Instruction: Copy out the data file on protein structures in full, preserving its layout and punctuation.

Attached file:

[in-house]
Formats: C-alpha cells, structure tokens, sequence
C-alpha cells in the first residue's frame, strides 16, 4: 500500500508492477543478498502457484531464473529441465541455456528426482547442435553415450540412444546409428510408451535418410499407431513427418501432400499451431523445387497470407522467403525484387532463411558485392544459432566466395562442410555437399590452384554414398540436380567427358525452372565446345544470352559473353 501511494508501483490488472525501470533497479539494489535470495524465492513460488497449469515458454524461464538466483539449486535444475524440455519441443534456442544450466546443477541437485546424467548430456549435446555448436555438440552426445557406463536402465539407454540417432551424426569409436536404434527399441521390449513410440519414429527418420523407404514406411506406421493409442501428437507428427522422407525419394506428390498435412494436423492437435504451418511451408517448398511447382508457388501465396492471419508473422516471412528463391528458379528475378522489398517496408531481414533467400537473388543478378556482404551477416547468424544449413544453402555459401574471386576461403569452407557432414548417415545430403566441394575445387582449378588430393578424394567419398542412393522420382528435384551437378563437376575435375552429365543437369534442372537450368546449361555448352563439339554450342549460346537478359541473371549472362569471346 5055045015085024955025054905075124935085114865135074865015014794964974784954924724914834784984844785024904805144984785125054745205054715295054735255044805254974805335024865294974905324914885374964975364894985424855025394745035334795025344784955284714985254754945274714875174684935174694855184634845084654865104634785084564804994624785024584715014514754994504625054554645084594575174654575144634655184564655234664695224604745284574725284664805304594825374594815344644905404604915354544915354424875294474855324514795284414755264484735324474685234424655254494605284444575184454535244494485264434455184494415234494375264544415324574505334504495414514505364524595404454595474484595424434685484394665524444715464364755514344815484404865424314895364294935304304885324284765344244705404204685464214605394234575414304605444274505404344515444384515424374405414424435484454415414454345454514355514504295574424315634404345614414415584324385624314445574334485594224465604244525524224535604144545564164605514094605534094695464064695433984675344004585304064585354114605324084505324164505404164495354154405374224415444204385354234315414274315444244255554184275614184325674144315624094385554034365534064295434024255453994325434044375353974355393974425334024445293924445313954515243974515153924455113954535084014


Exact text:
[in-house]
Formats: C-alpha cells, structure tokens, sequence
C-alpha cells in the first residue's frame, strides 16, 4: 500500500508492477543478498502457484531464473529441465541455456528426482547442435553415450540412444546409428510408451535418410499407431513427418501432400499451431523445387497470407522467403525484387532463411558485392544459432566466395562442410555437399590452384554414398540436380567427358525452372565446345544470352559473353 501511494508501483490488472525501470533497479539494489535470495524465492513460488497449469515458454524461464538466483539449486535444475524440455519441443534456442544450466546443477541437485546424467548430456549435446555448436555438440552426445557406463536402465539407454540417432551424426569409436536404434527399441521390449513410440519414429527418420523407404514406411506406421493409442501428437507428427522422407525419394506428390498435412494436423492437435504451418511451408517448398511447382508457388501465396492471419508473422516471412528463391528458379528475378522489398517496408531481414533467400537473388543478378556482404551477416547468424544449413544453402555459401574471386576461403569452407557432414548417415545430403566441394575445387582449378588430393578424394567419398542412393522420382528435384551437378563437376575435375552429365543437369534442372537450368546449361555448352563439339554450342549460346537478359541473371549472362569471346 5055045015085024955025054905075124935085114865135074865015014794964974784954924724914834784984844785024904805144984785125054745205054715295054735255044805254974805335024865294974905324914885374964975364894985424855025394745035334795025344784955284714985254754945274714875174684935174694855184634845084654865104634785084564804994624785024584715014514754994504625054554645084594575174654575144634655184564655234664695224604745284574725284664805304594825374594815344644905404604915354544915354424875294474855324514795284414755264484735324474685234424655254494605284444575184454535244494485264434455184494415234494375264544415324574505334504495414514505364524595404454595474484595424434685484394665524444715464364755514344815484404865424314895364294935304304885324284765344244705404204685464214605394234575414304605444274505404344515444384515424374405414424435484454415414454345454514355514504295574424315634404345614414415584324385624314445574334485594224465604244525524224535604144545564164605514094605534094695464064695433984675344004585304064585354114605324084505324164505404164495354154405374224415444204385354234315414274315444244255554184275614184325674144315624094385554034365534064295434024255453994325434044375353974355393974425334024445293924445313954515243974515153924455113954535084014